Warning: the following blog is about our Airhead composting toilet and contains thinly veiled references to poop. If you are squeamish, please feel free to do something else while the grown-ups talk. I don't expect this subject to be of interest to everyone. Maybe some of you would like to review our very first trip instead.
Okay, the rest of you must be either very smart people who happen to be interested in just about everything or you're either a cruising sailor or a hope-to-be-soon cruising sailor who is contemplating purchasing a composting toilet. I have to preface this by saying that our experience with the Airhead is hardly exhaustive. For much more complete info, go to Eric & Sherrel's FAQ page and look at item #2 (that was just a coincidence so stop giggling).
The Airhead is set up so that there are two flow streams. The liquid portion is diverted to what is essentially a bucket with a cap while the, um, er, heavier items are diverted to the composting bucket situated handily right below the depositor. Toilet paper used during simple drying up procedures are deposited in a wastebasket but toilet paper used during the grosser clean-up jobs are deposited right along with the "night soil" (there's a euphemism I love) just like in a real toilet. I've read that many captains on boats with traditional heads do not allow toilet paper into the toilet. It has to be deposited in a wastebasket. To this I can only say "Eeeeeuw!" Granted, we use 1-ply and try to keep clean-up restricted to 3 runs of 3 sheets each followed by a 2-sheet wipe up of the bowl if needed. And, I'd probably be singing a different tune if I had a conventional head and it got plugged with too much toilet paper as they are frequently known to do. Fortunately, we don't have to deal with that.
Obviously the liquid portion of the toilet is a no-brainer. Pee until the bucket fills up, swap the full bucket with an empty one (you did buy a extra bucket didn't you?), and then dump the full one whenever and wherever is convenient and legal.
The composter is the part that requires a little bit of a learning curve. At least it did for us.
Before initial use, some sort of organic material is added to the bucket to help dry out the poo as well as add some of the humus and such that is needed to make what you have a bucket of compost rather than just a bucket of merde. The manufacturer originally used and recommended peat moss but by the time we got ours, he was using coconut fiber. The instructions call for soaking the fiber and then squeezing it out before putting it in the bucket. We did that the first time and it didn't turn out well. So this time we just added dry, fluffed-up coconut fiber. We also added more than they called for. The idea is that, once you've "done your business" you will turn the agitator handle 1/2 turn to allow the coconut fiber to cover the deposit. Well, when we used the amount the manufacturer suggested, the agitator couldn't even reach it. The poop, now stuck to the agitator just spun happily around above the fiber. Now we add enough so that the agitator can pick a little up from the very start.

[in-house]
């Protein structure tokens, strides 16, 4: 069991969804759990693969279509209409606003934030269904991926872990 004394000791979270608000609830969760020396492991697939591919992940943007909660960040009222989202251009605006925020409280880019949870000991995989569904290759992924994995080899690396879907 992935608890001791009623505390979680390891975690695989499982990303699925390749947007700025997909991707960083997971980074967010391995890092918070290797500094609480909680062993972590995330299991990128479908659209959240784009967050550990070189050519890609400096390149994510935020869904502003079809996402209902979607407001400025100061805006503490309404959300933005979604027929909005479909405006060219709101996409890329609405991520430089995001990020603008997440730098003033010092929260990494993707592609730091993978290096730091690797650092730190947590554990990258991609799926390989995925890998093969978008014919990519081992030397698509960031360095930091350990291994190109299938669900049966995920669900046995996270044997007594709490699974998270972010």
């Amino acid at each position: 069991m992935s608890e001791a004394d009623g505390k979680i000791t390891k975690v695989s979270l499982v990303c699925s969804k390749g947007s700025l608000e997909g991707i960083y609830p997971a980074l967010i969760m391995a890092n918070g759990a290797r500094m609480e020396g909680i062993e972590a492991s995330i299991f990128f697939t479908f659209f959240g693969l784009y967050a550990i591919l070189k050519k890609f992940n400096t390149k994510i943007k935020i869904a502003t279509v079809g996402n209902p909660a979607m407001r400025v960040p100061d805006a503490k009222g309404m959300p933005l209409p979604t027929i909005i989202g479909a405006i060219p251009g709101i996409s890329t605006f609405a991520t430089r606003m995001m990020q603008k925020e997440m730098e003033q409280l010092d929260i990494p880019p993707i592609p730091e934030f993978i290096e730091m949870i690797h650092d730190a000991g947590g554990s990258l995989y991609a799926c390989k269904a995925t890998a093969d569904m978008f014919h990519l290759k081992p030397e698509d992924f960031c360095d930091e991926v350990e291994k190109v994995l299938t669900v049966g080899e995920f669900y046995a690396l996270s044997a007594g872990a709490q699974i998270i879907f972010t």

So, we're on our second go-round with the composter. And I have to say, I think we figured it out. We dumped it tonight as it was getting pretty full and this was a convenient place to do it. I'm sure we could have gotten another week or two out of it but why bother if it's convenient now and may not be later.
We certainly don't use the composter every day as we are often in marinas or other places where shore facilities are available and convenient. We try to use shore facilities whenever possible. That said, tonight's load was made up of occasional uses while underway, four or five days while anchored at Port San Luis (daily use), a week while anchored at Angel Island (daily use), and occasional use while moored at Avalon Harbor for two weeks (probably 5 or 6 days' use). While that's not an incredible amount, like I said, I'm sure we could have gone another week or two before it had to be dumped.
One of the things I always wondered/worried about was: "What about the last deposit? If you dump the bucket the next day, it's hardly had time to compost."
True. And that might make dumping it kind of yucky although it would still be coated in coconut fiber and mixed with actual working compost. But still. I would have no qualms about tossing it, double-bagged, into a dumpster at that point. However, the way we've decided to handle it is pretty much how we handled it this time. When it looks like things are getting close to being ready to dump, we'll try to arrange to be somewhere where shore facilities are convenient for a week or so. Then we'll allow at least a week between the last deposit and the time that the batch is "harvested". That gives it some cooking time and lowers the yuck factor.
We kind of put off dumping the bucket tonight because our last experience was somewhat less than pleasant. However, tonight it wasn't even a little yucky. The contents were mostly a uniform dark brown and looked pretty much like damp bark dust. Well, except for the occasional piece of paper which breaks down a little slower. The odor was just like a working compost bin at home: kind of earthy. Not something you'd want to sit next to for a long time but it sure didn't smell like poop and wasn't at all unpleasant. Sure smelled better than the holding tank odor so prevalent on many boats and RVs.
There was a little bit of humus in the corners after dumping and we left it as seed for the next batch. Added some fluffed-up coconut fiber and we're good to go for another three or four weeks of daily use.
Okay, I'm done. You can call the others back in now. If you have any questions, please do not hesitate to ask. I'll be happy to do my best to answer them.